What did I think?
I thought that this was a good and well carried out systematic review. When I interpreted the results I took the following factors into consideration
- The studies were done on “borderline” cases. This is a logical step as we all know that some cases are clearly non extraction and others are clearly extraction (most of the time)
- I thought it was very important that they considered studies that evaluated laypersons perceptions. This results in greater generality of the findings and conclusions.
- I was disappointed to find that the RCT was at high risk of bias. Furthermore, they included retrospective studies and this introduces a degree of selection bias (even though the Newcastle- Ottawa scale rated these studies as being of low/moderate risk of bias). When I bear this in mind I can only conclude that any recommendations on treatment, from this review, are of low/moderate strength.
- As I discussed in my post last week on the interpretation of negative findings. We can only conclude that there is no evidence of a difference in facial profile changes from extraction and non-extraction treatments.
When I wrote about extractions in my previous posts, my overall conclusion was that extractions are necessary as part of orthodontic care. We should not be afraid of taking this decision. It is also important for us to remember that it is not only the decision to extract that influences the facial profile, the most important influence is likely to be our skill and use of mechanics. This is part of the art of being an orthodontist. As a result, we should not fall into the trap of believing that extractions do harm and adopt non-extraction philosophies too readily.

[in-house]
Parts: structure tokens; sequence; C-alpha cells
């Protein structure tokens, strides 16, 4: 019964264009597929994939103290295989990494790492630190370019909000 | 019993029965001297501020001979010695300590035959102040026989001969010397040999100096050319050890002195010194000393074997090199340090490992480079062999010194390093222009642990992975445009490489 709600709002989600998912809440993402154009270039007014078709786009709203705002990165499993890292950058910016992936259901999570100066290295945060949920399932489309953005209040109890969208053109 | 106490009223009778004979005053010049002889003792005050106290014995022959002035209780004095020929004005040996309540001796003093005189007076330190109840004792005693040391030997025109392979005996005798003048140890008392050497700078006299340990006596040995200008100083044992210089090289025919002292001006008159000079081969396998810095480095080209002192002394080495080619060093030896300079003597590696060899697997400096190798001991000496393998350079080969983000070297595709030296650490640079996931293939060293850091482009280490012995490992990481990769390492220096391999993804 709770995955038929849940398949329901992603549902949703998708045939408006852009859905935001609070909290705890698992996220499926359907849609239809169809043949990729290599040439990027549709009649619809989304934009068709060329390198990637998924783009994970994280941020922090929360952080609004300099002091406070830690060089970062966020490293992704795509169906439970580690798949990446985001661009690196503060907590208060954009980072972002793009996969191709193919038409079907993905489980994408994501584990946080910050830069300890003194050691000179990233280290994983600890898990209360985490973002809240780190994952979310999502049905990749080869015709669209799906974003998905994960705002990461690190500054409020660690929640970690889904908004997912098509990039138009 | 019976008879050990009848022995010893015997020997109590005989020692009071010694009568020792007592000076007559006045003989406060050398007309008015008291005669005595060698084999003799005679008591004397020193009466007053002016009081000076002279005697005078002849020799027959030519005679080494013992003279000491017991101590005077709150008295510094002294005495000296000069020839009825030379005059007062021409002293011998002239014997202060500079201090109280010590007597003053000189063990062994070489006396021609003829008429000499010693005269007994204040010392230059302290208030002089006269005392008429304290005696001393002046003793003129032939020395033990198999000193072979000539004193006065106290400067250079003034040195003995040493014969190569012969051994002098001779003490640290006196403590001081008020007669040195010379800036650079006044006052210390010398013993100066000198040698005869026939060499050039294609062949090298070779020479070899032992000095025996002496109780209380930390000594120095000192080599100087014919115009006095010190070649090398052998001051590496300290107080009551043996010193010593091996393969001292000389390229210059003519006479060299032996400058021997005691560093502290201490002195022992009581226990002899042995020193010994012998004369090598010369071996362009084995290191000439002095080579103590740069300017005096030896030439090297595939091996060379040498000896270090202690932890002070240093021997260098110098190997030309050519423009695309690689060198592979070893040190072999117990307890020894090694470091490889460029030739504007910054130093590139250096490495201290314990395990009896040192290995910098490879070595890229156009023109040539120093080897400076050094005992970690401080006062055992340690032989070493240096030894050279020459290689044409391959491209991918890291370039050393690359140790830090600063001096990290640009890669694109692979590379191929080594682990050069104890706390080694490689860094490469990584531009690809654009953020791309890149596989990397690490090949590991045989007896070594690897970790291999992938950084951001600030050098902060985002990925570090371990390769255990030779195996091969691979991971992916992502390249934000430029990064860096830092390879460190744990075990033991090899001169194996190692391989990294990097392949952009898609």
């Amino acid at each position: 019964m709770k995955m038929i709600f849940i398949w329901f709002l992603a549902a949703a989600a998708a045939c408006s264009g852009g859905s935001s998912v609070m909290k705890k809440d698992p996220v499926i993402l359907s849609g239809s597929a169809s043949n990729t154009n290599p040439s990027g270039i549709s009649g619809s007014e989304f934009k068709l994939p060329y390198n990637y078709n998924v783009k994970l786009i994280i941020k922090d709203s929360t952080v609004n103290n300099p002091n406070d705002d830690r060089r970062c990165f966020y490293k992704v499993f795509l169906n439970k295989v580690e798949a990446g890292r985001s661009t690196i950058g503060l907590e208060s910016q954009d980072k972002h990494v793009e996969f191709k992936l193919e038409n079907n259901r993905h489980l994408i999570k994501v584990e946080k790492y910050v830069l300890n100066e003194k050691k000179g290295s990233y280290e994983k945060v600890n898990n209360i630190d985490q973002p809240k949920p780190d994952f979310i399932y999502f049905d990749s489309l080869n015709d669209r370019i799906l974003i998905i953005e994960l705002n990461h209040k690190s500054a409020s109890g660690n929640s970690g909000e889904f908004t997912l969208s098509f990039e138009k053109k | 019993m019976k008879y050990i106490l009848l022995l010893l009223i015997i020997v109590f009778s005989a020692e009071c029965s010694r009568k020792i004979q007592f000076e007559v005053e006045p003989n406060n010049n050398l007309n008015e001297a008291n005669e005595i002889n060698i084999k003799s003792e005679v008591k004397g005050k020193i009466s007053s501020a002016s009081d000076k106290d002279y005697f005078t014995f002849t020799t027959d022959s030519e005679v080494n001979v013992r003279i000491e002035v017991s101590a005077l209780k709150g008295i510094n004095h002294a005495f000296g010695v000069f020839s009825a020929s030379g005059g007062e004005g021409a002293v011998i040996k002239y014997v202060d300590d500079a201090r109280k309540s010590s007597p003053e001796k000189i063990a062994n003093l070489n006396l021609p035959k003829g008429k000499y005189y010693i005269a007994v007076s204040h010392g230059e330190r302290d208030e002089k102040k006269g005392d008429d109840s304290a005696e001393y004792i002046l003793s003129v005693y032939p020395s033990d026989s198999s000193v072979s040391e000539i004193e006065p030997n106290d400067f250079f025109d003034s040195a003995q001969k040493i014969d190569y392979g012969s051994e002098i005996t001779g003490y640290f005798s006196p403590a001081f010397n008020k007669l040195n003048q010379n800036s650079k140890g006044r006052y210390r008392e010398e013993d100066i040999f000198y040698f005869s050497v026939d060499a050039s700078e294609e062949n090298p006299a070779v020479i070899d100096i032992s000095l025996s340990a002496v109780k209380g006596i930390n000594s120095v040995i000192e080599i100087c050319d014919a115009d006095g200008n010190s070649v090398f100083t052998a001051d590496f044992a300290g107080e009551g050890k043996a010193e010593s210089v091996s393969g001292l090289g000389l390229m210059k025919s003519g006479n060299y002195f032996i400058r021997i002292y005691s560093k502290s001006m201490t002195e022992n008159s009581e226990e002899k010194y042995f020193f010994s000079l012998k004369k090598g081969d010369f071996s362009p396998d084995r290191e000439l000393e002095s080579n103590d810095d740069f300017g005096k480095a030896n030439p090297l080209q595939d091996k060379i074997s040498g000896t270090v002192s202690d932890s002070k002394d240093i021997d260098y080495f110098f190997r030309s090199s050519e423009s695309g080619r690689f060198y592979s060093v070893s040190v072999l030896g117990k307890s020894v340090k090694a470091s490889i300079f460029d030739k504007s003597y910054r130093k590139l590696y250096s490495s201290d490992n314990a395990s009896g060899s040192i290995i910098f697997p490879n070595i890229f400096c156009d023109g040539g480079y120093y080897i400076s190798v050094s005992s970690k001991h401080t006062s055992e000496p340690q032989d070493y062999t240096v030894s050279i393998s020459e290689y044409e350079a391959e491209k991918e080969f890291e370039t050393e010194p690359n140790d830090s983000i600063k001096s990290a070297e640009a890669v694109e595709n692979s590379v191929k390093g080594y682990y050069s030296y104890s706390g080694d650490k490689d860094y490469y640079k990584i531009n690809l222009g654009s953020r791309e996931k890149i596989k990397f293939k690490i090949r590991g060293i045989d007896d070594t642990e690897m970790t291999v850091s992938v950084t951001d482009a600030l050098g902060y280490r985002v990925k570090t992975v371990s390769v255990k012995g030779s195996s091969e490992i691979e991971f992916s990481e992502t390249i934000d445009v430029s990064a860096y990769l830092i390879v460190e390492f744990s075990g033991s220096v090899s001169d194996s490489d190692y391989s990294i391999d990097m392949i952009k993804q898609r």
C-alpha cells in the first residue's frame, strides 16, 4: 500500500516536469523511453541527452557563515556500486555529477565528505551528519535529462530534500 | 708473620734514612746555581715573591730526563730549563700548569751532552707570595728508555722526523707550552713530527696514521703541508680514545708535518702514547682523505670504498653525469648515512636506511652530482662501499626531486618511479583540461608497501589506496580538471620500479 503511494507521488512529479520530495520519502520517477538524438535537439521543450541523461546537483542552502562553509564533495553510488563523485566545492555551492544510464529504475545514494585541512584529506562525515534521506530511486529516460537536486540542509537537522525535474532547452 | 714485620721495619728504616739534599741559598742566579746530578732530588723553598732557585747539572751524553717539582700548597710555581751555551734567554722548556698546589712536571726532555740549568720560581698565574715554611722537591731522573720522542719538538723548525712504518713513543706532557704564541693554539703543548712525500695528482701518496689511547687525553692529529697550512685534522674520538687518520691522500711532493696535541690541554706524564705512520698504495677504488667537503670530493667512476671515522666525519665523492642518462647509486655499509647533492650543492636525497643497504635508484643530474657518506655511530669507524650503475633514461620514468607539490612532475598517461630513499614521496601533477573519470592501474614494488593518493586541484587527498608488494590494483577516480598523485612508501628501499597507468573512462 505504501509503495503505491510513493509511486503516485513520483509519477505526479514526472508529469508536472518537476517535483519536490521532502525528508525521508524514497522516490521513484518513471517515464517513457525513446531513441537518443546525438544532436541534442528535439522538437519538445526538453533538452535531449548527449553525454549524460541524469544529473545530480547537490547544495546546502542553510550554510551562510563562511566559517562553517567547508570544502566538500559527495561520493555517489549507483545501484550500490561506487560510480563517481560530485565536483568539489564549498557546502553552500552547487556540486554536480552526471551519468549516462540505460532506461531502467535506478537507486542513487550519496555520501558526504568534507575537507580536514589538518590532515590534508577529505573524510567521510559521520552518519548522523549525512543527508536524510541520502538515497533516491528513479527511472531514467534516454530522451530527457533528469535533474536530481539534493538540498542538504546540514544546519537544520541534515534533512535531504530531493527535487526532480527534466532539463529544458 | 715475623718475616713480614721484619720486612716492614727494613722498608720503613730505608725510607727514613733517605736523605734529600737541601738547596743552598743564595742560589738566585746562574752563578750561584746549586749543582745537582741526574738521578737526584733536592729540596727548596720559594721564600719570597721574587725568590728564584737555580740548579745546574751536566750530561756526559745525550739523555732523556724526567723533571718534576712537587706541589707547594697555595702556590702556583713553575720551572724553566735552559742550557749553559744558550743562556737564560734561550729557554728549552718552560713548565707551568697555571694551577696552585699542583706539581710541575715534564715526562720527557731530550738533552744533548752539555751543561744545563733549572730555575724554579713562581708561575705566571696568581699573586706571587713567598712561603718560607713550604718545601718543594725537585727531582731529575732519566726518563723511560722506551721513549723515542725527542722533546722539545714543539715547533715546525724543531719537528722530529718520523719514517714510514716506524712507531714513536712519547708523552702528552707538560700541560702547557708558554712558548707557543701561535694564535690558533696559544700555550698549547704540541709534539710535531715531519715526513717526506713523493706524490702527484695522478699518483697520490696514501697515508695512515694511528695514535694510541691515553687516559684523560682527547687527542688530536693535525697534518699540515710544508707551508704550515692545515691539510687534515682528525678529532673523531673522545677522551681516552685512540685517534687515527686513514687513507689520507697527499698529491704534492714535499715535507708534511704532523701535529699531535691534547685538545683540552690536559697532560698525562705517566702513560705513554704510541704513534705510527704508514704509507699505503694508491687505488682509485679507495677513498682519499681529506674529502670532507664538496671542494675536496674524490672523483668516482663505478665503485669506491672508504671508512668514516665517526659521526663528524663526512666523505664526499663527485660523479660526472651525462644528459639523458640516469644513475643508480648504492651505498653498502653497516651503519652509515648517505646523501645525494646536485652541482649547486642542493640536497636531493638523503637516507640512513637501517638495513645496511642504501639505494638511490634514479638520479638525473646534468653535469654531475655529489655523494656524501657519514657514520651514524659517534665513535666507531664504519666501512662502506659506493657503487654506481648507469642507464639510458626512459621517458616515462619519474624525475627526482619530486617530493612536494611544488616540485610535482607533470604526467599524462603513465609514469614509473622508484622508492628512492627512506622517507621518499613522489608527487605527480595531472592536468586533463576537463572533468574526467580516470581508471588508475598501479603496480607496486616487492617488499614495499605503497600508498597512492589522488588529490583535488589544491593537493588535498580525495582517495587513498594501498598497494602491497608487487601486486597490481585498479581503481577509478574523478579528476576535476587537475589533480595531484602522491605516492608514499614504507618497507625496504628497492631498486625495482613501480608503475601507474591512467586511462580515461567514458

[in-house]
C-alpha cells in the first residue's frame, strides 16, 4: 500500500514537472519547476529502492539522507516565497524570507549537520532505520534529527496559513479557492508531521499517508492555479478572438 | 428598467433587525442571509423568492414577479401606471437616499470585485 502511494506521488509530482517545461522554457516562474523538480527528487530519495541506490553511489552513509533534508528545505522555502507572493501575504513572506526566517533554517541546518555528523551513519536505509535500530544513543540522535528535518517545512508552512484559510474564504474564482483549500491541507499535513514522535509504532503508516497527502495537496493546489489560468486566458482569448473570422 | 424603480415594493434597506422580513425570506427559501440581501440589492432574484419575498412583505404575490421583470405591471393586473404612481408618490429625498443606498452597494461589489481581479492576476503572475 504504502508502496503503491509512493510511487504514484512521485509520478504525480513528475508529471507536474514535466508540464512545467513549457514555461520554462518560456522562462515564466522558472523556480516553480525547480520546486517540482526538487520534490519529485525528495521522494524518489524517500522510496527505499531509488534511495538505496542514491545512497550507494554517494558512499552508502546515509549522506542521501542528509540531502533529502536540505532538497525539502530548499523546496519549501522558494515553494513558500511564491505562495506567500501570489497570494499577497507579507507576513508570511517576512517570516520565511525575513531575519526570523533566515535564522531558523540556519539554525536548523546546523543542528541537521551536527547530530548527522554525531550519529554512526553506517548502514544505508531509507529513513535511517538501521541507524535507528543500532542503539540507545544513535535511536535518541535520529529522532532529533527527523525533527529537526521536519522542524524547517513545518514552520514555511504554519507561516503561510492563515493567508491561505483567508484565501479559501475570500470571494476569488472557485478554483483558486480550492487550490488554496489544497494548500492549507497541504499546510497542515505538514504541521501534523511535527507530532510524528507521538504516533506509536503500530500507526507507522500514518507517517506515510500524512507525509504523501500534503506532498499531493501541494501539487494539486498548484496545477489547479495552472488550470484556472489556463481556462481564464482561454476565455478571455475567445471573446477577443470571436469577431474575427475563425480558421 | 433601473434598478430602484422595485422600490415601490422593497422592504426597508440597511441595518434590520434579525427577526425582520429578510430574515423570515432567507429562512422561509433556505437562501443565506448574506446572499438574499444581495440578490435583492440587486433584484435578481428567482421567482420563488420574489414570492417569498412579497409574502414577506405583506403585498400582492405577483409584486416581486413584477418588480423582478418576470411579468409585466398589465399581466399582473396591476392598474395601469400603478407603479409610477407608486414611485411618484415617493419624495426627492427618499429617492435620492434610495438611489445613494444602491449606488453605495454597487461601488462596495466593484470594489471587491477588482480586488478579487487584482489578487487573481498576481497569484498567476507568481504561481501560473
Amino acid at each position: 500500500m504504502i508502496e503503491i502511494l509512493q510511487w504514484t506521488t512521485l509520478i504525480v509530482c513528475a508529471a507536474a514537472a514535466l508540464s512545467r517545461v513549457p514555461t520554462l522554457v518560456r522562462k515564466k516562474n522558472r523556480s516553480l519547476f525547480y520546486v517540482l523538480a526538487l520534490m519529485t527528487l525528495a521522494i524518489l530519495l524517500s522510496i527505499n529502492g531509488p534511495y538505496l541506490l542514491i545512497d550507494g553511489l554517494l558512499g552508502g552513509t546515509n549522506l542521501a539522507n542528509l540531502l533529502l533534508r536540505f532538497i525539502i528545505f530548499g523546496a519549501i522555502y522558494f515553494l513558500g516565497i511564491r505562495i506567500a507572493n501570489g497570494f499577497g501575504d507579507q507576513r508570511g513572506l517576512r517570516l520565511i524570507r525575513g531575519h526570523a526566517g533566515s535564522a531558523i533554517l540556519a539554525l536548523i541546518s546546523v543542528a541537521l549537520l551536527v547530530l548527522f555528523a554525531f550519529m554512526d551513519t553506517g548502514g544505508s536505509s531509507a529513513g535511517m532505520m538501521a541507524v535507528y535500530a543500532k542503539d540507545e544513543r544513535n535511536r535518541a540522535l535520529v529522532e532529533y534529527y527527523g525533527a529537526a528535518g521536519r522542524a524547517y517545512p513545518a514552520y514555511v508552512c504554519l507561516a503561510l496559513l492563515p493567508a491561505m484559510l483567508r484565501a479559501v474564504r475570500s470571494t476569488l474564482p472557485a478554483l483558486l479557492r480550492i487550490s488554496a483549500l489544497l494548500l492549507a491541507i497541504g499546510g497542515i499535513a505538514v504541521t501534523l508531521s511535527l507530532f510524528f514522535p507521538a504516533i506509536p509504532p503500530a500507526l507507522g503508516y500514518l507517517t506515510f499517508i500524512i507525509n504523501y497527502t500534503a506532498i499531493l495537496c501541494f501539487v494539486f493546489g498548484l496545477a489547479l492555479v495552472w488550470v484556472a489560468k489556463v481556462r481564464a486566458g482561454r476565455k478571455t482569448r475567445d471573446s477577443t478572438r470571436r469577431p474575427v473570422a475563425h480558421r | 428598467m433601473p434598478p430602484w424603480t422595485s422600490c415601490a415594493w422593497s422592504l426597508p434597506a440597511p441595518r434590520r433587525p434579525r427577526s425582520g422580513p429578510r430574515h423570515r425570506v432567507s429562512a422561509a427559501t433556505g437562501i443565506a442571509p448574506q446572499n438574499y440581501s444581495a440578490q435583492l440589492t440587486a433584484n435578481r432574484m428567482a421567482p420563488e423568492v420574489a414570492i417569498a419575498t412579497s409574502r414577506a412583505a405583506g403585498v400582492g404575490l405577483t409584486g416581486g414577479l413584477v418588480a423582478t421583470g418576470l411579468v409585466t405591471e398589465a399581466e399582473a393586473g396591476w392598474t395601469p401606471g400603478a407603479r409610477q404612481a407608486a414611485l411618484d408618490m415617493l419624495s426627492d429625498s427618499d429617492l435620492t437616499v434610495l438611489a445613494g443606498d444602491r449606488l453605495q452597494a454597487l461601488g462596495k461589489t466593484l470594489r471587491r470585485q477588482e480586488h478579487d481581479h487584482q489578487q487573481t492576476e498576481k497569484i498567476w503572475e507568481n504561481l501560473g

It is always useful to consider how the results of a study can influence our practice. When we look at the findings of this paper, we need to remember that the cases in the review were “borderline” extraction. As a result, I can conclude that there are minimal differences in the effect of extractions on borderline cases (this agrees with the studies by Lysle Johnston). This means that when I see a patient with moderate crowding, I am more likely to do non-extraction treatment, because I prefer not to extract teeth. When there is mild crowding, I will go non-extraction. In cases of severe crowding, I am more likely to extract. This is not rocket science!
Furthermore, we all know that non-extraction treatment is easy. I cannot help feeling that people promote non-extraction treatment for all cases, as part of a new philosophy or paradigm change, because it is so straightforward. I think that we need to be more cautious. If we extrapolate some of the findings from this review to the decision to to treat patients with severe crowding on a non-extraction basis, it appears that we could make the profile too protrusive by non-critical expansion.
We can all procline teeth and expand arches to put roots through the alveolar bone and create patients with rictus smiles. In this respect, this review is good, timely and relevant to today’s trend to ignore evidence and follow the paths laid out by the non-extraction gurus, pedlars and quick fix salesman.
Let’s have a good and civil discussion!
Emeritus Professor of Orthodontics, University of Manchester, UK.